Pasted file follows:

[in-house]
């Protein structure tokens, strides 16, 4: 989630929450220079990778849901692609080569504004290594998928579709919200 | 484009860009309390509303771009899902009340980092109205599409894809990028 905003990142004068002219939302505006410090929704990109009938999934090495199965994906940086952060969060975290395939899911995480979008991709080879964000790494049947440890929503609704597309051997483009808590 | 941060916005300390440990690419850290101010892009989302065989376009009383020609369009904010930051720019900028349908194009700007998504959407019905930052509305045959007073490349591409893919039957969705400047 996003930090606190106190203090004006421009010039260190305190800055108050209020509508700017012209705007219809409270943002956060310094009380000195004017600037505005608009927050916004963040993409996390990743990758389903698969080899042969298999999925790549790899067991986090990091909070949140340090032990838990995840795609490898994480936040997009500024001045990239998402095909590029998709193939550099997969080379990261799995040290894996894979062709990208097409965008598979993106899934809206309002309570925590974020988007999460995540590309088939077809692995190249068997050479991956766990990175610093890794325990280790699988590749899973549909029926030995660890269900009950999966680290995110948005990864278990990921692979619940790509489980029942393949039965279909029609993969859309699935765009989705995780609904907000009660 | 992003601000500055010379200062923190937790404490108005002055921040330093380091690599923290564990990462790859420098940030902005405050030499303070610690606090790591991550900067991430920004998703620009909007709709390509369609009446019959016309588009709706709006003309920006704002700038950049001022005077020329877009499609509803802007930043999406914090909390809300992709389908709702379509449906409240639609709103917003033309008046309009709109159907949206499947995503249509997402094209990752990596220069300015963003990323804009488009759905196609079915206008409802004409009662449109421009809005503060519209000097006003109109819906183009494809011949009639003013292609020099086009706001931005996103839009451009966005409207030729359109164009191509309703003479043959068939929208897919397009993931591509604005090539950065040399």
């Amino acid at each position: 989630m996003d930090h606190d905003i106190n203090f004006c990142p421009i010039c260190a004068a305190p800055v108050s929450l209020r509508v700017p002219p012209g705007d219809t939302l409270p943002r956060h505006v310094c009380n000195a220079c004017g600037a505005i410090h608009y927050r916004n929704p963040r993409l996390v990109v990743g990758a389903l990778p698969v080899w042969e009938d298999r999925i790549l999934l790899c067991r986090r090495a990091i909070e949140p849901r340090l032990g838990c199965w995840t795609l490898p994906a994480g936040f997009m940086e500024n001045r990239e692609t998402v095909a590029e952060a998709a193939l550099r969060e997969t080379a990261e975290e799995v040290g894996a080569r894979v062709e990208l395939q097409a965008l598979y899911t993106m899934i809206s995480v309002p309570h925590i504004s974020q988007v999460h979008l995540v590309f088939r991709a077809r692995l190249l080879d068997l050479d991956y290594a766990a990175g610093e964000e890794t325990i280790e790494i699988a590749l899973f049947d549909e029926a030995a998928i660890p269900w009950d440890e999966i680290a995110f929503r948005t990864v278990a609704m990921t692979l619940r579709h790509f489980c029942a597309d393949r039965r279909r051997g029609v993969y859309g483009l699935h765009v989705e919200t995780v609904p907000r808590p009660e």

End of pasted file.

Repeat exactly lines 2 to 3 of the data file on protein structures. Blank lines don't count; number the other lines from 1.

């Protein structure tokens, strides 16, 4: 989630929450220079990778849901692609080569504004290594998928579709919200 | 484009860009309390509303771009899902009340980092109205599409894809990028 905003990142004068002219939302505006410090929704990109009938999934090495199965994906940086952060969060975290395939899911995480979008991709080879964000790494049947440890929503609704597309051997483009808590 | 941060916005300390440990690419850290101010892009989302065989376009009383020609369009904010930051720019900028349908194009700007998504959407019905930052509305045959007073490349591409893919039957969705400047 996003930090606190106190203090004006421009010039260190305190800055108050209020509508700017012209705007219809409270943002956060310094009380000195004017600037505005608009927050916004963040993409996390990743990758389903698969080899042969298999999925790549790899067991986090990091909070949140340090032990838990995840795609490898994480936040997009500024001045990239998402095909590029998709193939550099997969080379990261799995040290894996894979062709990208097409965008598979993106899934809206309002309570925590974020988007999460995540590309088939077809692995190249068997050479991956766990990175610093890794325990280790699988590749899973549909029926030995660890269900009950999966680290995110948005990864278990990921692979619940790509489980029942393949039965279909029609993969859309699935765009989705995780609904907000009660 | 992003601000500055010379200062923190937790404490108005002055921040330093380091690599923290564990990462790859420098940030902005405050030499303070610690606090790591991550900067991430920004998703620009909007709709390509369609009446019959016309588009709706709006003309920006704002700038950049001022005077020329877009499609509803802007930043999406914090909390809300992709389908709702379509449906409240639609709103917003033309008046309009709109159907949206499947995503249509997402094209990752990596220069300015963003990323804009488009759905196609079915206008409802004409009662449109421009809005503060519209000097006003109109819906183009494809011949009639003013292609020099086009706001931005996103839009451009966005409207030729359109164009191509309703003479043959068939929208897919397009993931591509604005090539950065040399």
């Amino acid at each position: 989630m996003d930090h606190d905003i106190n203090f004006c990142p421009i010039c260190a004068a305190p800055v108050s929450l209020r509508v700017p002219p012209g705007d219809t939302l409270p943002r956060h505006v310094c009380n000195a220079c004017g600037a505005i410090h608009y927050r916004n929704p963040r993409l996390v990109v990743g990758a389903l990778p698969v080899w042969e009938d298999r999925i790549l999934l790899c067991r986090r090495a990091i909070e949140p849901r340090l032990g838990c199965w995840t795609l490898p994906a994480g936040f997009m940086e500024n001045r990239e692609t998402v095909a590029e952060a998709a193939l550099r969060e997969t080379a990261e975290e799995v040290g894996a080569r894979v062709e990208l395939q097409a965008l598979y899911t993106m899934i809206s995480v309002p309570h925590i504004s974020q988007v999460h979008l995540v590309f088939r991709a077809r692995l190249l080879d068997l050479d991956y290594a766990a990175g610093e964000e890794t325990i280790e790494i699988a590749l899973f049947d549909e029926a030995a998928i660890p269900w009950d440890e999966i680290a995110f929503r948005t990864v278990a609704m990921t692979l619940r579709h790509f489980c029942a597309d393949r039965r279909r051997g029609v993969y859309g483009l699935h765009v989705e919200t995780v609904p907000r808590p009660e």